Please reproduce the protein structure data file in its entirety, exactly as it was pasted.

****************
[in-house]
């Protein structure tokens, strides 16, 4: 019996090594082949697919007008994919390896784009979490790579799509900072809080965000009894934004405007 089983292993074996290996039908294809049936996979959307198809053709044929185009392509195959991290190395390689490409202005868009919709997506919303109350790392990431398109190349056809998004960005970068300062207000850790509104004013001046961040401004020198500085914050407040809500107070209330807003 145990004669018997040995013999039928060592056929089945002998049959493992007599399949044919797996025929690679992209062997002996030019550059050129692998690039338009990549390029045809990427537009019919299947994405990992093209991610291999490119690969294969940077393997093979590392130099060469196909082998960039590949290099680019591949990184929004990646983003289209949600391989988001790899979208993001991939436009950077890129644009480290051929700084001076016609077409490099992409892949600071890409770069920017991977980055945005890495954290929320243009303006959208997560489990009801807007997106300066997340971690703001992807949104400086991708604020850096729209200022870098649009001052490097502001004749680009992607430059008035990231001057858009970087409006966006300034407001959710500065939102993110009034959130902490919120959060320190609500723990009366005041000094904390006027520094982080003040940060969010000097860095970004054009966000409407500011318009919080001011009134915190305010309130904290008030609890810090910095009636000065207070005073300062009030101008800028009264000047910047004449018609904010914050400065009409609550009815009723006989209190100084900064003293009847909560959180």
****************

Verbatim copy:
[in-house]
């Protein structure tokens, strides 16, 4: 019996090594082949697919007008994919390896784009979490790579799509900072809080965000009894934004405007 089983292993074996290996039908294809049936996979959307198809053709044929185009392509195959991290190395390689490409202005868009919709997506919303109350790392990431398109190349056809998004960005970068300062207000850790509104004013001046961040401004020198500085914050407040809500107070209330807003 145990004669018997040995013999039928060592056929089945002998049959493992007599399949044919797996025929690679992209062997002996030019550059050129692998690039338009990549390029045809990427537009019919299947994405990992093209991610291999490119690969294969940077393997093979590392130099060469196909082998960039590949290099680019591949990184929004990646983003289209949600391989988001790899979208993001991939436009950077890129644009480290051929700084001076016609077409490099992409892949600071890409770069920017991977980055945005890495954290929320243009303006959208997560489990009801807007997106300066997340971690703001992807949104400086991708604020850096729209200022870098649009001052490097502001004749680009992607430059008035990231001057858009970087409006966006300034407001959710500065939102993110009034959130902490919120959060320190609500723990009366005041000094904390006027520094982080003040940060969010000097860095970004054009966000409407500011318009919080001011009134915190305010309130904290008030609890810090910095009636000065207070005073300062009030101008800028009264000047910047004449018609904010914050400065009409609550009815009723006989209190100084900064003293009847909560959180």